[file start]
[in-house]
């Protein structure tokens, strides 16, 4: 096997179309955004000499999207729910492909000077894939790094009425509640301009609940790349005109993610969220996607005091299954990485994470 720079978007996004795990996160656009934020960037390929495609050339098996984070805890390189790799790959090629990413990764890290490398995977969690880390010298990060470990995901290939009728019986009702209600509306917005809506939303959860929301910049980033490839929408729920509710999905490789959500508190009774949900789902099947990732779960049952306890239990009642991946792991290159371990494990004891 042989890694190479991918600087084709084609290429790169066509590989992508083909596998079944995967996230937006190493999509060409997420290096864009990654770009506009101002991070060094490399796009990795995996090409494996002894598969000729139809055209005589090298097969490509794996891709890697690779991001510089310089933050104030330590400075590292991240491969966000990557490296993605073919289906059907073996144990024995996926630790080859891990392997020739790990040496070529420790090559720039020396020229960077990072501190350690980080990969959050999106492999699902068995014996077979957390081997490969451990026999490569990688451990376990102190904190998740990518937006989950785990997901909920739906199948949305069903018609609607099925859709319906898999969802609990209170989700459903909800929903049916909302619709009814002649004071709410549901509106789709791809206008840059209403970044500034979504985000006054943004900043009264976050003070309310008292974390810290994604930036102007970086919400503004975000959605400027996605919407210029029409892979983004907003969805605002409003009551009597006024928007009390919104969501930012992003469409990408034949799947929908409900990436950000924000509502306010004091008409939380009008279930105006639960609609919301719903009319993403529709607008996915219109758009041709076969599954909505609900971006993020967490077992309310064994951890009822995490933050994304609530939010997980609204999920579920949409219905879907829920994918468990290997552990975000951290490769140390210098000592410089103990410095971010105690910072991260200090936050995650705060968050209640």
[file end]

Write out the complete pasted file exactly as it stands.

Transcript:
[in-house]
């Protein structure tokens, strides 16, 4: 096997179309955004000499999207729910492909000077894939790094009425509640301009609940790349005109993610969220996607005091299954990485994470 720079978007996004795990996160656009934020960037390929495609050339098996984070805890390189790799790959090629990413990764890290490398995977969690880390010298990060470990995901290939009728019986009702209600509306917005809506939303959860929301910049980033490839929408729920509710999905490789959500508190009774949900789902099947990732779960049952306890239990009642991946792991290159371990494990004891 042989890694190479991918600087084709084609290429790169066509590989992508083909596998079944995967996230937006190493999509060409997420290096864009990654770009506009101002991070060094490399796009990795995996090409494996002894598969000729139809055209005589090298097969490509794996891709890697690779991001510089310089933050104030330590400075590292991240491969966000990557490296993605073919289906059907073996144990024995996926630790080859891990392997020739790990040496070529420790090559720039020396020229960077990072501190350690980080990969959050999106492999699902068995014996077979957390081997490969451990026999490569990688451990376990102190904190998740990518937006989950785990997901909920739906199948949305069903018609609607099925859709319906898999969802609990209170989700459903909800929903049916909302619709009814002649004071709410549901509106789709791809206008840059209403970044500034979504985000006054943004900043009264976050003070309310008292974390810290994604930036102007970086919400503004975000959605400027996605919407210029029409892979983004907003969805605002409003009551009597006024928007009390919104969501930012992003469409990408034949799947929908409900990436950000924000509502306010004091008409939380009008279930105006639960609609919301719903009319993403529709607008996915219109758009041709076969599954909505609900971006993020967490077992309310064994951890009822995490933050994304609530939010997980609204999920579920949409219905879907829920994918468990290997552990975000951290490769140390210098000592410089103990410095971010105690910072991260200090936050995650705060968050209640």